Thursday, October 24, 2013

The SEC Releases the Long-Awaited Crowdfunding Rules

On October 23rd, the SEC voted unanimously to propose rules implementing the crowdfunding portion of the JOBS Act.  The comment period is 90 days.  The proposing rule release is over 500 long (!), but I anticipate there to be many many comments and commenters.  For those who want a brief synopsis, refer to the SEC press release.

The press release highlighted the following:

Under the proposed rules:
  • A company would be able to raise a maximum aggregate amount of $1 million through crowdfunding offerings in a 12-month period.
  • Investors, over the course of a 12-month period, would be permitted to invest up to: $2,000 or 5 percent of their annual income or net worth, whichever is greater, if both their annual income and net worth are less than $100,000.
  • 10 percent of their annual income or net worth, whichever is greater, if either their annual income or net worth is equal to or more than $100,000. During the 12-month period, these investors would not be able to purchase more than $100,000 of securities through crowdfunding.
Certain companies would not be eligible to use the crowdfunding exemption. Ineligible companies include non-U.S. companies, companies that already are SEC reporting companies, certain investment companies, companies that are disqualified under the proposed disqualification rules, companies that have failed to comply with the annual reporting requirements in the proposed rules, and companies that have no specific business plan or have indicated their business plan is to engage in a merger or acquisition with an unidentified company or companies.

Companies resorting to crowdfunding would be required to provide the following information:
  • Information about officers and directors as well as owners of 20 percent or more of the company.
  • A description of the company’s business and the use of proceeds from the offering.
  • The price to the public of the securities being offered, the target offering amount, the deadline to reach the target offering amount, and whether the company will accept investments in excess of the target offering amount.
  • Certain related-party transactions.
  • A description of the financial condition of the company.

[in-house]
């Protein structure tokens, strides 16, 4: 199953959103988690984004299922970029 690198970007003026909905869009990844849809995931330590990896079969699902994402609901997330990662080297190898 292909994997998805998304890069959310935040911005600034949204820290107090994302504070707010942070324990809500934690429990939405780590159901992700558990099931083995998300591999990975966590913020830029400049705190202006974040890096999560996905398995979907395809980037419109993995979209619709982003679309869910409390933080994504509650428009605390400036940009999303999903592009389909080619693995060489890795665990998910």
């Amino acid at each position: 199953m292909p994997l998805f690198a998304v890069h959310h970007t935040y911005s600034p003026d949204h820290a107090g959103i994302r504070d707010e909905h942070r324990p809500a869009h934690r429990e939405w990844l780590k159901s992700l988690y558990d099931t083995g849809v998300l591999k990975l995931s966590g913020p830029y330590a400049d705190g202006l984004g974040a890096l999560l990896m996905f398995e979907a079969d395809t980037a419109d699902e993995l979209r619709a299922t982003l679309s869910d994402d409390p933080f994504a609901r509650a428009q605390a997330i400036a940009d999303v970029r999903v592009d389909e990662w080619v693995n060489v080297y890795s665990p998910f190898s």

• Financial statements of the company that, depending on the amount offered and sold during a 12-month period, would have to be accompanied by a copy of the company’s tax returns or reviewed or audited by an independent public accountant or auditor.
These companies will also have to file an annual report with the SEC and provide it to investors.

Crowdfunding transactions will take place only through an SEC-registered intermediary, either a broker-dealer or a funding portal. 

The proposed rules would require these intermediaries to:
  • Provide investors with educational materials.
  • Take measures to reduce the risk of fraud.
  • Make available information about the issuer and the offering.
  • Provide communication channels to permit discussions about offerings on the platform.
  • Facilitate the offer and sale of crowdfunded securities.
The proposed rules would prohibit funding portals from:
  • Offering investment advice or making recommendations.
  • Soliciting purchases, sales or offers to buy securities offered or displayed on its website.
  • Imposing certain restrictions on compensating people for solicitations.
  • Holding, possessing, or handling investor funds or securities.
Yes, this is a lot to read, to discuss, to digest and comment on!  Happy reading, everyone!  

This article is not a legal advice, and was written for general informational purposes only.  If you have questions or comments about the article or are interested in learning more about this topic, feel free to contact its author, Arina Shulga.  Ms. Shulga is the founder of Shulga Law Firm, P.C., a New York-based boutique law firm specializing in advising individual and corporate clients on aspects of business, corporate, securities, and intellectual property law.


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